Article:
1 CBCS holds inaugural landing zone safety certification course

  • Published
  • By Staff Sgt. Robert L. McIlrath
  • 86th Airlift Wing Public Affairs

RAMSTEIN AIR BASE, Germany – Imagine trading out a nice, cozy workspace with heating, air conditioning, a break room and even one of those comfy office chairs for a windy, rainy and cold environment. Oh yeah, take away daylight as well. For a few members of the airfield operations career fields, that’s exactly what they did.

A combined team of air traffic controllers, airfield operations officers, radar airfield weather systems technicians and airfield managers made the trip to Chièvres Air Base, Belgium, to earn their landing zone safety officer certification on Feb. 11 – 15, 2024.

”We are getting our AFSOC validation for landing zone operations in order for us to certify and award the special experience identifier,” said Senior Master Sgt. Bruce Zaragoza, 1st Combat Communications Squadron contingency airfield operations flight chief. “The course that we have is specifically tailored to contingency response of mobility units and airfield operations career fields.”

The SEI allows certified members to perform the LZSO function in all environments.

“As we continue to move forward in terms of agile combat employment and multi-capable Airmen, having individuals that have these special skillsets allows the theater commanders and combatant commanders to have the capabilities to move forward especially when we talk about possible austere operations in theater,” Zaragoza said. “It allows the flexibility for not only the mobility units but also the other units at main operation bases to participate in, or expand that capability.”

One does not simply get in contact with an aircraft and then tell it where to land. There is much more to it than that. Landing and launching aircraft is only a small portion of the course syllabus.

“During the first week of instruction, it’s four days straight of going over the basics of what it is to be an LZSO, the type of different criteria they will be looking for when evaluating surface conditions and aircraft characteristics. All the things that play into the function of what LZSO responsibilities are,” Zaragoza said. “As we transition through the second week, we are focusing more on operations. So, we are assessing an airfield, making sure everything on the survey is good to go and from that point we’re also working operations for the aircraft that we are going to be receiving.”

Using the crawl, walk, run method, the students transition to an austere location to experience the scenario hands on.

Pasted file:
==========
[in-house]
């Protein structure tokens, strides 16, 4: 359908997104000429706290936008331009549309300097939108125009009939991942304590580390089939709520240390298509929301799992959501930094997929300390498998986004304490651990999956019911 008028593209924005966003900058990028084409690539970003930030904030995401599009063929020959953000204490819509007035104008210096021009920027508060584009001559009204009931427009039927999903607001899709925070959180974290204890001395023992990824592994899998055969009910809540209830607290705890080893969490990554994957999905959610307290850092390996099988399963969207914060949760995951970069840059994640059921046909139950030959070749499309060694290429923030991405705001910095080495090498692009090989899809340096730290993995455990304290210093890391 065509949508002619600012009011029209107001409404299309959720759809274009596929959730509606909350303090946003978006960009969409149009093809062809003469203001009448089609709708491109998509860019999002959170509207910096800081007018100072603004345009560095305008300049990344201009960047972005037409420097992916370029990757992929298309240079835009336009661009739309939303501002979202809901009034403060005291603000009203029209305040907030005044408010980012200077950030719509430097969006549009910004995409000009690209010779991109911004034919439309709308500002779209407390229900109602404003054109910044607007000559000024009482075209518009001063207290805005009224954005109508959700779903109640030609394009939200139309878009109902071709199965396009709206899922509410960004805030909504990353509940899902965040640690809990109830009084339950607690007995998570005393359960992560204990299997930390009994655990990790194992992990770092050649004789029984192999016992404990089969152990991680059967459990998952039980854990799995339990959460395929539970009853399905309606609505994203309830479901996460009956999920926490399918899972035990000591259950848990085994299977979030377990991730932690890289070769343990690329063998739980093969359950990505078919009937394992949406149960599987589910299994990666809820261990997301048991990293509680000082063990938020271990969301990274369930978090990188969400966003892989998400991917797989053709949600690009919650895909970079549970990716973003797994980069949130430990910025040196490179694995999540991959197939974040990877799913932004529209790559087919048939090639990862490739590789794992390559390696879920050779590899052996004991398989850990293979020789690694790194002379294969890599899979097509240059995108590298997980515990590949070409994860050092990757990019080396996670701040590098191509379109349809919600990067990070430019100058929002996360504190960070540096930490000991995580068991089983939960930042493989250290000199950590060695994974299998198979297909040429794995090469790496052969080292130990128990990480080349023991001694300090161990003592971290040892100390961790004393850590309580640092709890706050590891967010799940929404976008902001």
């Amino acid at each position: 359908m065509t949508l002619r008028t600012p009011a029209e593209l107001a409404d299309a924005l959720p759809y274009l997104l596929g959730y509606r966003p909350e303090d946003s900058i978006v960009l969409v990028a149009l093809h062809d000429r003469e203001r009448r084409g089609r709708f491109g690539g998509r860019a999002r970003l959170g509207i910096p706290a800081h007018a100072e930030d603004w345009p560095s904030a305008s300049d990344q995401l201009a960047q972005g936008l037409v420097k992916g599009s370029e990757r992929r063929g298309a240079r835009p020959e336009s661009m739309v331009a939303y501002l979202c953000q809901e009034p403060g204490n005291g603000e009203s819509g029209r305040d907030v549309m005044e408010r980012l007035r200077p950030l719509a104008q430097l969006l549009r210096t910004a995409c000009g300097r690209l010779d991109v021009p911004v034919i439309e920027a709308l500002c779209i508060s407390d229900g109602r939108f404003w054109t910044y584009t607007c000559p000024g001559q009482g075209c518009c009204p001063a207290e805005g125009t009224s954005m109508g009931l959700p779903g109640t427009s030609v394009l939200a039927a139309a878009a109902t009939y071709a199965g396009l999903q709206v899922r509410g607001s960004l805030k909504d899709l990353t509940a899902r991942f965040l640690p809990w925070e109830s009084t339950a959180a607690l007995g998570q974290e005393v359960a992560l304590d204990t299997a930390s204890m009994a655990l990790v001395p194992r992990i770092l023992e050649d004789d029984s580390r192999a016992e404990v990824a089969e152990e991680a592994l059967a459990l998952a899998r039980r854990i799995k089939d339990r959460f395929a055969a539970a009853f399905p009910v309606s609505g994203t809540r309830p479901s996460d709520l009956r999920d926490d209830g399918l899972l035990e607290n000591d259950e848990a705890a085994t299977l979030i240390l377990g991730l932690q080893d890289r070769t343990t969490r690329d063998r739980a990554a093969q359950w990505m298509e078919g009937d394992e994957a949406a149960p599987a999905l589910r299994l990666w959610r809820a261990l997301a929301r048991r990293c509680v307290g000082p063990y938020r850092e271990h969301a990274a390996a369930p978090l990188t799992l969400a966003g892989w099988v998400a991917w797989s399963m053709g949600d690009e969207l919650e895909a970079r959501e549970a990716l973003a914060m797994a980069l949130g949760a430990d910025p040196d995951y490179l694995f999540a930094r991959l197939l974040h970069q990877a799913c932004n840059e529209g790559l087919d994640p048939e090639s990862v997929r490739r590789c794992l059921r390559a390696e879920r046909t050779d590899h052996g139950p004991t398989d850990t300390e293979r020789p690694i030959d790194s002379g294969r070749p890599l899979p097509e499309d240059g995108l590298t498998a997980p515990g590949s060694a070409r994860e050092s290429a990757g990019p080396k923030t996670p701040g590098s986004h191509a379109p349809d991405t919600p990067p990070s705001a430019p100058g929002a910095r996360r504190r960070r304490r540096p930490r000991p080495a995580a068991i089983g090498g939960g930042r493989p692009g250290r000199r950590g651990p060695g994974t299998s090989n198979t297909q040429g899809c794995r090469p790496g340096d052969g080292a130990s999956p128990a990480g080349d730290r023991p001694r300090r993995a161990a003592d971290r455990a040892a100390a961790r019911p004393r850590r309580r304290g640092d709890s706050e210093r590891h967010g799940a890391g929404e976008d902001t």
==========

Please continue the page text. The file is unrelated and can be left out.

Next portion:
“The next thing is setting up the LZ,” Zaragoza said. “In order for an aircraft to identify the landing zone and be able to land there they have to find it, so we set up airfield marking panels. We give them a target for a touchdown zone.”

Positive results of the training were noticeable after just a few days.

“We all came in day one and took a pretest to kind of see where our knowledge was at,” said Staff Sgt. Hunter Rhoden, 86th Operations Support Squadron watch supervisor. “To see how much the class has grown as a whole is insane. We came in literally knowing nothing about setting up LZ’s and now we can come out here by ourselves and do everything.”

The students took turns communicating with the aircraft and local air traffic control tower, successfully landing and departing the aircraft. This course gives opportunities for students to work outside of their comfort zone as well as giving the pilots opportunities to meet some of their training requirements.

“I’m a tower-only air traffic controller. I usually sit in a climate-controlled glass bubble and clear planes for takeoff and clear them for landing. This is a lot different,” Rhoden said. “You come out here with just your equipment and set up. You’re out in the elements.”

Aside from the experience of controlling aircraft in unfavorable conditions, the benefits of this course carry a lot of weight for the United States Air Forces in Europe.

“LZ’s are important because it’s the future of warfare,” Rhoden said. “We aren’t always going to have a perfect airfield to land on so we might have to go somewhere an airfield isn’t set up to land aircraft, to get people in and out. So it’s very advantageous for us to have this capability in the air force.”

Developing teamwork and communication skills plays a vital role in the course. Operations in austere locations, with degraded capabilities will present great challenges which will only be overcome by using these skills.

“I’ve taken a lot of things out of this class and teamwork is a huge one,” Rhoden said. “Teamwork in any environment is huge. Being out here with a small group of people we have to communicate very well, so a lot of communication skills have been gained from this.”